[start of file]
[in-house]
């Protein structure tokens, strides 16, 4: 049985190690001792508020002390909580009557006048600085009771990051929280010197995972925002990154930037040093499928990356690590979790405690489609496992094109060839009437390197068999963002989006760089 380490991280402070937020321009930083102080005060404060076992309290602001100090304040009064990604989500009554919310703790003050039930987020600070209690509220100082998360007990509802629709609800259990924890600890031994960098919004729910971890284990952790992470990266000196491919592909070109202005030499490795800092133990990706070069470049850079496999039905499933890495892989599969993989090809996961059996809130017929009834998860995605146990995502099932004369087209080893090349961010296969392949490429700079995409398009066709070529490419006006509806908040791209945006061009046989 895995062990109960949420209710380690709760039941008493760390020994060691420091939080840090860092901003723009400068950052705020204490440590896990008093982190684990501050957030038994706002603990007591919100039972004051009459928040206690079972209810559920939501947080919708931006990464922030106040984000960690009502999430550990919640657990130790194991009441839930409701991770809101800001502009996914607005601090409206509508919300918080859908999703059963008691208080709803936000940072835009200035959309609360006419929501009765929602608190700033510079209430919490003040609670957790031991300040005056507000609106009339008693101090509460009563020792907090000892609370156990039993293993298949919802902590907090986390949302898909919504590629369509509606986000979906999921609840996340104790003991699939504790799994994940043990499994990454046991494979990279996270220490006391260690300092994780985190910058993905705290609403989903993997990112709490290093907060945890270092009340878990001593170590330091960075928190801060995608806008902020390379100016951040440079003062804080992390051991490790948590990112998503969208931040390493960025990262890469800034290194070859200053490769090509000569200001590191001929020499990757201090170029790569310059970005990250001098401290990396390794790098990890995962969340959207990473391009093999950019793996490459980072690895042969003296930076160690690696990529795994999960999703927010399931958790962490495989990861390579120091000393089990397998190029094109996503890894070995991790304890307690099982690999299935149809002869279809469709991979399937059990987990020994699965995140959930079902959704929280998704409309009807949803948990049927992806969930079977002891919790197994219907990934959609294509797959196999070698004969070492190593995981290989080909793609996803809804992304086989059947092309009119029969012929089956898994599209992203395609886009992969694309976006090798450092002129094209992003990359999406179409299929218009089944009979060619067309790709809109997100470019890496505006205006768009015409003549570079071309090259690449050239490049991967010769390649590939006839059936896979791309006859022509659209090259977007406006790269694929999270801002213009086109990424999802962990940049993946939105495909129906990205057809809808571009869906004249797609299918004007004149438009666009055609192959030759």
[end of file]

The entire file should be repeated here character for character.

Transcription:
[in-house]
């Protein structure tokens, strides 16, 4: 049985190690001792508020002390909580009557006048600085009771990051929280010197995972925002990154930037040093499928990356690590979790405690489609496992094109060839009437390197068999963002989006760089 380490991280402070937020321009930083102080005060404060076992309290602001100090304040009064990604989500009554919310703790003050039930987020600070209690509220100082998360007990509802629709609800259990924890600890031994960098919004729910971890284990952790992470990266000196491919592909070109202005030499490795800092133990990706070069470049850079496999039905499933890495892989599969993989090809996961059996809130017929009834998860995605146990995502099932004369087209080893090349961010296969392949490429700079995409398009066709070529490419006006509806908040791209945006061009046989 895995062990109960949420209710380690709760039941008493760390020994060691420091939080840090860092901003723009400068950052705020204490440590896990008093982190684990501050957030038994706002603990007591919100039972004051009459928040206690079972209810559920939501947080919708931006990464922030106040984000960690009502999430550990919640657990130790194991009441839930409701991770809101800001502009996914607005601090409206509508919300918080859908999703059963008691208080709803936000940072835009200035959309609360006419929501009765929602608190700033510079209430919490003040609670957790031991300040005056507000609106009339008693101090509460009563020792907090000892609370156990039993293993298949919802902590907090986390949302898909919504590629369509509606986000979906999921609840996340104790003991699939504790799994994940043990499994990454046991494979990279996270220490006391260690300092994780985190910058993905705290609403989903993997990112709490290093907060945890270092009340878990001593170590330091960075928190801060995608806008902020390379100016951040440079003062804080992390051991490790948590990112998503969208931040390493960025990262890469800034290194070859200053490769090509000569200001590191001929020499990757201090170029790569310059970005990250001098401290990396390794790098990890995962969340959207990473391009093999950019793996490459980072690895042969003296930076160690690696990529795994999960999703927010399931958790962490495989990861390579120091000393089990397998190029094109996503890894070995991790304890307690099982690999299935149809002869279809469709991979399937059990987990020994699965995140959930079902959704929280998704409309009807949803948990049927992806969930079977002891919790197994219907990934959609294509797959196999070698004969070492190593995981290989080909793609996803809804992304086989059947092309009119029969012929089956898994599209992203395609886009992969694309976006090798450092002129094209992003990359999406179409299929218009089944009979060619067309790709809109997100470019890496505006205006768009015409003549570079071309090259690449050239490049991967010769390649590939006839059936896979791309006859022509659209090259977007406006790269694929999270801002213009086109990424999802962990940049993946939105495909129906990205057809809808571009869906004249797609299918004007004149438009666009055609192959030759």